Transparency 'key to rebuild investor confidence'
Dubai, July 8, 2009
More accurate and timely market information, greater transparency and further real estate legislation are required to rebuild confidence in Dubai’s real estate market and stimulate investment, according to experts.
An expert panel came out with these remarks at the third 'Cityscape Connect Business Breakfast,' in Duabi on Tuesday. The meeting attracted nearly 200 senior real estate industry players.
Cityscape Connect is the not-for-profit initiative from leading global real estate event and business information brand Cityscape. It is designed to stimulate networking and information sharing and acts as a year-round platform to discuss business-critical issues in the real estate industry.
'Sentiment drives markets, and sentiment is important to the recovery of Dubai’s real estate market,’ said Ian Ohan, head of Investment Transactions at Jones Lang LaSalle and moderator of the panel discussion.
The global economic downturn has dented investor confidence. Banks are unwilling to lend money to real estate investors and developers, concerned at the likelihood of defaults, while investors worry about falling values and the ability to let commercial or residential buildings.
As a result, banks and investors have become very cautious with many preferring not to invest, despite having available funds. Those that do invest focus on secure income-producing assets rather than seeking high risk–high return strategies, the experts pointed out.
‘The issue is risk aversion. Investors are worried about risk,’ explained Marwan Shehadeh, managing director of Al Futtaim Capital. 'We need the banks to invest once again and the funds to employ money. But there is no clarity of the future, so liquidity will remain on the sidelines until confidence returns.'
‘Real estate is about supply and demand. People are only willing to invest where they see a clear shortage in supply. In Morocco and Egypt, for instance, there is a shortage of middle income housing. But in Dubai there is a lack of clarity regarding supply and demand in the real estate market,’ he pointed out.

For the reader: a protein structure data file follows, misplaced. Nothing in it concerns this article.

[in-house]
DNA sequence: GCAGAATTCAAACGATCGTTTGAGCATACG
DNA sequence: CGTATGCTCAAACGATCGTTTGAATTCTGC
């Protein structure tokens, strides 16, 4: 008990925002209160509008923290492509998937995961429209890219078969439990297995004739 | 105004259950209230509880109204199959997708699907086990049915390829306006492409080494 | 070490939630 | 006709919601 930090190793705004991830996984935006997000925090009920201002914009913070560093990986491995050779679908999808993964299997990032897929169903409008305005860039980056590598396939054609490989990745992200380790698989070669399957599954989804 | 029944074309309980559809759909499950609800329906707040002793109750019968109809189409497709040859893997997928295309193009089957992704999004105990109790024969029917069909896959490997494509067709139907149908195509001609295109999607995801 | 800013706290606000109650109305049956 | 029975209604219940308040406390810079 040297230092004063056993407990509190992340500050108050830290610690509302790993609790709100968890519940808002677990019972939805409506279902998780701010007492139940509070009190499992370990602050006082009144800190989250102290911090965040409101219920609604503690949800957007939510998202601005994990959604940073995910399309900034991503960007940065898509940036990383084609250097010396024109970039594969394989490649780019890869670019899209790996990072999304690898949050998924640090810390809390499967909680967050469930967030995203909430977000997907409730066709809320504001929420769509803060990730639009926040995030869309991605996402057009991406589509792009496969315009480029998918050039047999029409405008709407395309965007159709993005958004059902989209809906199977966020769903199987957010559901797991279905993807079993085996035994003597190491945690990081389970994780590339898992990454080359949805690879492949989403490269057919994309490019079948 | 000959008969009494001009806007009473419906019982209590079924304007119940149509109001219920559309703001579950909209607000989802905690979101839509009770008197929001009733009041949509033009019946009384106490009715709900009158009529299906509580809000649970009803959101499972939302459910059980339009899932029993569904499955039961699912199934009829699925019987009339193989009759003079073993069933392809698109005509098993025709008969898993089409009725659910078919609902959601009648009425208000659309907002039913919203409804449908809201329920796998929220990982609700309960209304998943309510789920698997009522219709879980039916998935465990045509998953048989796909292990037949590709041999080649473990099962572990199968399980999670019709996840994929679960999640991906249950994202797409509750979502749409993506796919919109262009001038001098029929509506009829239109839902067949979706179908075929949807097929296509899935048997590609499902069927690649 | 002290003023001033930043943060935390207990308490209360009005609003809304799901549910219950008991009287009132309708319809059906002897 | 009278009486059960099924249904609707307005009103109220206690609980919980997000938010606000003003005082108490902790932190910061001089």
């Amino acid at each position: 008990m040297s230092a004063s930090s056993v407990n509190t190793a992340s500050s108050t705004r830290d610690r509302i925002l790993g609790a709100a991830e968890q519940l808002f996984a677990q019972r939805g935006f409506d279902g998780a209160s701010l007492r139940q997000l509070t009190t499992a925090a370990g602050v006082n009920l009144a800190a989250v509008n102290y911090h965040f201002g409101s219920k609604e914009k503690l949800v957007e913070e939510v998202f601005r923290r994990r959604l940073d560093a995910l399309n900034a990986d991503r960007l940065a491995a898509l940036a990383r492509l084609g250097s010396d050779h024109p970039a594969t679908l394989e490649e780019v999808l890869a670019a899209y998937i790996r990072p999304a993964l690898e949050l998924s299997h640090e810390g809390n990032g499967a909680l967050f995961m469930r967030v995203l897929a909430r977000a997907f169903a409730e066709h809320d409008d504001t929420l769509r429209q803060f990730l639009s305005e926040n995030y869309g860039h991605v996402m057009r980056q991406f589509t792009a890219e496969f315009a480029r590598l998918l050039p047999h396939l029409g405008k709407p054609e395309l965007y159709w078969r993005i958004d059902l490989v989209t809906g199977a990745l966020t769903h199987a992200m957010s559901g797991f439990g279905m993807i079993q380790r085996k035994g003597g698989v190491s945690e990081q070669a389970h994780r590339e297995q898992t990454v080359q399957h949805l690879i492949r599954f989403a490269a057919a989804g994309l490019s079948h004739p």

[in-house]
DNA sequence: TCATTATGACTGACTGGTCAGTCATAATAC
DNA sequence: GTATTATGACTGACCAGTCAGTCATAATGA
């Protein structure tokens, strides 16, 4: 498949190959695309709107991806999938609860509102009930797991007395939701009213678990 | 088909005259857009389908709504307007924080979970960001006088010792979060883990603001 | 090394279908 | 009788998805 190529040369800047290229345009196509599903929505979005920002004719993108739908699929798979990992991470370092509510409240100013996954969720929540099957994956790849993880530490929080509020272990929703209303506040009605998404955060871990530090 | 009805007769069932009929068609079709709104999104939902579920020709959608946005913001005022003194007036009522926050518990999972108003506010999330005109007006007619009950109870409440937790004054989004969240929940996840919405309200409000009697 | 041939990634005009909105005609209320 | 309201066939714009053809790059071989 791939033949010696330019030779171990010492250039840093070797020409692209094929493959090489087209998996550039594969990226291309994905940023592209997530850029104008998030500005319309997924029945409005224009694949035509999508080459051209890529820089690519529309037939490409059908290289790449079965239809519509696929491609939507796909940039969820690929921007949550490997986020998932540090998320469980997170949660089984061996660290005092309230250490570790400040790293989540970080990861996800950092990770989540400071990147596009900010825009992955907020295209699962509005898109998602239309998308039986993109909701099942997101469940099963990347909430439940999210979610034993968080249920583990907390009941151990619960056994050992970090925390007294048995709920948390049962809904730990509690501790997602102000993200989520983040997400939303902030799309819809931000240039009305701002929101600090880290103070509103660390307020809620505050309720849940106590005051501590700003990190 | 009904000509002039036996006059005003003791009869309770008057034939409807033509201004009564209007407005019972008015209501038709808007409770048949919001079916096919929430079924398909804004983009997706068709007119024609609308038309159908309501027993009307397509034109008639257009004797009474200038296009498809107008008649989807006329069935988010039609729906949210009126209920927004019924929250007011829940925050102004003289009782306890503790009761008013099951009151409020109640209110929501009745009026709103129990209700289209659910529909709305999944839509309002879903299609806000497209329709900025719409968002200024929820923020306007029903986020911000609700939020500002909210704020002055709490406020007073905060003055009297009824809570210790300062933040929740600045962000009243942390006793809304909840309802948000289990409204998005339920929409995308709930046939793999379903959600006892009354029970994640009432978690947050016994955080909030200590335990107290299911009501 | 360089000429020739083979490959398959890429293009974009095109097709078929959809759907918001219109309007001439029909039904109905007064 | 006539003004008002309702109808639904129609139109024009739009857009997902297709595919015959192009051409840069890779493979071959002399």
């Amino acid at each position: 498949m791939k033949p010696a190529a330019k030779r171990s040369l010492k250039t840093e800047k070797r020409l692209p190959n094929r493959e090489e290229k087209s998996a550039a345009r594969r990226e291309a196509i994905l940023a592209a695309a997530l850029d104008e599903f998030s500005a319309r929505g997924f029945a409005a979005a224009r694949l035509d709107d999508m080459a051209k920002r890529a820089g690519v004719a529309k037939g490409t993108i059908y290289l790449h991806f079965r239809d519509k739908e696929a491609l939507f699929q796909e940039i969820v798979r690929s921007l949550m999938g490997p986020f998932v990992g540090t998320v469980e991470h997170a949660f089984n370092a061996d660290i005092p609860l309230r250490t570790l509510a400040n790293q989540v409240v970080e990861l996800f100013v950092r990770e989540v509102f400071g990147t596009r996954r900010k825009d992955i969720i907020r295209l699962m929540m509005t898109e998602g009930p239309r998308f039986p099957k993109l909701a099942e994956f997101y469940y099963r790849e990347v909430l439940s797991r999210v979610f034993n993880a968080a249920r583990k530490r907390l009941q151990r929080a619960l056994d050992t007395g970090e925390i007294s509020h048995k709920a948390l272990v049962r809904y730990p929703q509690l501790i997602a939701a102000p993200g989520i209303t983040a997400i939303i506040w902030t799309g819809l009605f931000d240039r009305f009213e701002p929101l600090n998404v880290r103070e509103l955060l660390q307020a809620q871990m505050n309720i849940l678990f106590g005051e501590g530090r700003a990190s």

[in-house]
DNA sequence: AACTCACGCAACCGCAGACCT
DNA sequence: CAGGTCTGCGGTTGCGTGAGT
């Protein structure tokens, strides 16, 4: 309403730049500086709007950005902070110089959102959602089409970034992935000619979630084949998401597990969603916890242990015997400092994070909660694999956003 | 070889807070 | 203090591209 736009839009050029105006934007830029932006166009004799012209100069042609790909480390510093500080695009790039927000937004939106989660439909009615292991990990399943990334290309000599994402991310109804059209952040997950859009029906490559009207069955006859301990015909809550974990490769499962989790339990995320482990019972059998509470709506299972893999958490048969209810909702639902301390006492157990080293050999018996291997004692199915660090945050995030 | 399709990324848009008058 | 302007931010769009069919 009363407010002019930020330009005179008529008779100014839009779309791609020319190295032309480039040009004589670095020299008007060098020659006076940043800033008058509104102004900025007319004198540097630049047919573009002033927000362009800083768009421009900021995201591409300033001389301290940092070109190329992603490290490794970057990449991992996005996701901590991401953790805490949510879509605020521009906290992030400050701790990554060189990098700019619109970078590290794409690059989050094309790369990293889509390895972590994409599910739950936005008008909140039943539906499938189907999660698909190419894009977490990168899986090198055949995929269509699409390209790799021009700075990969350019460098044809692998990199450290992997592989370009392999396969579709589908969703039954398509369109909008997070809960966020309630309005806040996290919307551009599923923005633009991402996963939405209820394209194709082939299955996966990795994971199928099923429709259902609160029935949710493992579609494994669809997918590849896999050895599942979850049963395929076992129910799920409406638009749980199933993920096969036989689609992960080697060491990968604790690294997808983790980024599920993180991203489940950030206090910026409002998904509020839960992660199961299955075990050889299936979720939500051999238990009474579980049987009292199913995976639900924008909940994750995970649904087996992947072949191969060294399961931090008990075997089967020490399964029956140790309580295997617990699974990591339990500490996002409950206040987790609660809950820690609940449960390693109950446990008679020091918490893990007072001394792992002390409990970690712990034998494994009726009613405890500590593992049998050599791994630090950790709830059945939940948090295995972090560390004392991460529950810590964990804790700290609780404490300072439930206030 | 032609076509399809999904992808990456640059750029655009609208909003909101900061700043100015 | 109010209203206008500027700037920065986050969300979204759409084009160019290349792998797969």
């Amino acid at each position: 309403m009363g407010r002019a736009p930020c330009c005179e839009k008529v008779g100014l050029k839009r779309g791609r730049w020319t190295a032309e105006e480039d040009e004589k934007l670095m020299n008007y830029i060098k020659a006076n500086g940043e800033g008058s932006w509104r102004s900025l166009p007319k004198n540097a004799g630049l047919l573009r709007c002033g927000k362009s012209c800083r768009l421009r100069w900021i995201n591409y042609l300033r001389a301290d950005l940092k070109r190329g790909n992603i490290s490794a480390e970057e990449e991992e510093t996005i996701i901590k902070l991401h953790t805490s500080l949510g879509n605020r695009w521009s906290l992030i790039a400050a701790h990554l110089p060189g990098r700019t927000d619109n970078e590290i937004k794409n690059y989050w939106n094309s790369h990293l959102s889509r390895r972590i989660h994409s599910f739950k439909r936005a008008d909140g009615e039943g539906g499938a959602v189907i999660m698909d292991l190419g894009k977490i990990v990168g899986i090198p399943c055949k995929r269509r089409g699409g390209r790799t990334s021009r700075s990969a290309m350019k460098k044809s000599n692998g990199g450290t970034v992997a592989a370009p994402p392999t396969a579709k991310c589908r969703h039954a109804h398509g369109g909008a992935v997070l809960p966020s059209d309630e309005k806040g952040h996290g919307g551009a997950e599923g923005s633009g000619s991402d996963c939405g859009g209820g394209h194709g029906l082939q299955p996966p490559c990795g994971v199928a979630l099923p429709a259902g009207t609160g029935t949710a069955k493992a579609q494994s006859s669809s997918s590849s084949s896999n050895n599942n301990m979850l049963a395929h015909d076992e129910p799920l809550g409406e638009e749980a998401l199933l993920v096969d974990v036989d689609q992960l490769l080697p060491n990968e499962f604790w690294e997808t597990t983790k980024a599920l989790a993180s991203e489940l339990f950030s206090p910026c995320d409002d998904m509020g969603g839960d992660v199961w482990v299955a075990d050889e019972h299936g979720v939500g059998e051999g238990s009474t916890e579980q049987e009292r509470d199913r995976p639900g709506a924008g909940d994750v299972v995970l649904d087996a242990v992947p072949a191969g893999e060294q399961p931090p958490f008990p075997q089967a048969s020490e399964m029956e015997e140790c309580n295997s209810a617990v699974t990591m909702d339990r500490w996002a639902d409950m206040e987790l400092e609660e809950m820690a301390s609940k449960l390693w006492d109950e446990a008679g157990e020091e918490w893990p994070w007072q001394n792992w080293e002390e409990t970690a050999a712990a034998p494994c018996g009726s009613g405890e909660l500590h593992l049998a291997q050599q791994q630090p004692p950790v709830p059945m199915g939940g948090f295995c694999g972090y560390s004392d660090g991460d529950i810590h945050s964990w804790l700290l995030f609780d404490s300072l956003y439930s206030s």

Heather Wipperman, CEO of Investment Boutique called for more reliable and timely real estate statistics to be made available.
She suggested that Dubai’s developers, brokers and mortgage banks pool their data to create one independent central source of real estate statistics to increase transparency, and therefore confidence and credibility, in Dubai’s real estate market.
'If you’re trying to manage your business you need a real time understanding of the market. But right now there is not adequate and consistent information. We need more reliable performance statistics.'
'For instance, what are the average asking and selling prices? What is the average number of days a residential unit remains on the market before being sold?,' she observed.
'Improving real estate legalisation will also increase transparency and increase confidence, added Duane Keighran, deputy head of Real Estate, Mena region, at Simmons & Simmons.
'Dubai needs to import best practice from the UK and Australia. For instance, it is difficult to get a judgement on a real estate court case. Nor can you do a real time search to find out who owns land. Such changes will add transparency and attract institutional investors,' Duane commented.
However, Markus Giebel, CEO of Deyaar, defended Dubai. ‘You must remember that Dubai is still an emerging market, and emerging markets don’t have legal frameworks so Dubai is having to catch up. Can we change Dubai from an emerging to a mature market in 12 or 24 months? Probably not, but we are making the right tracks.’
Martin Seward-Case, chairman of the UAE branch of the Royal Institution of Chartered Surveyors (RICS), supported Giebel’s view.
He told the audience that the RICS was supporting Real Estate Regula
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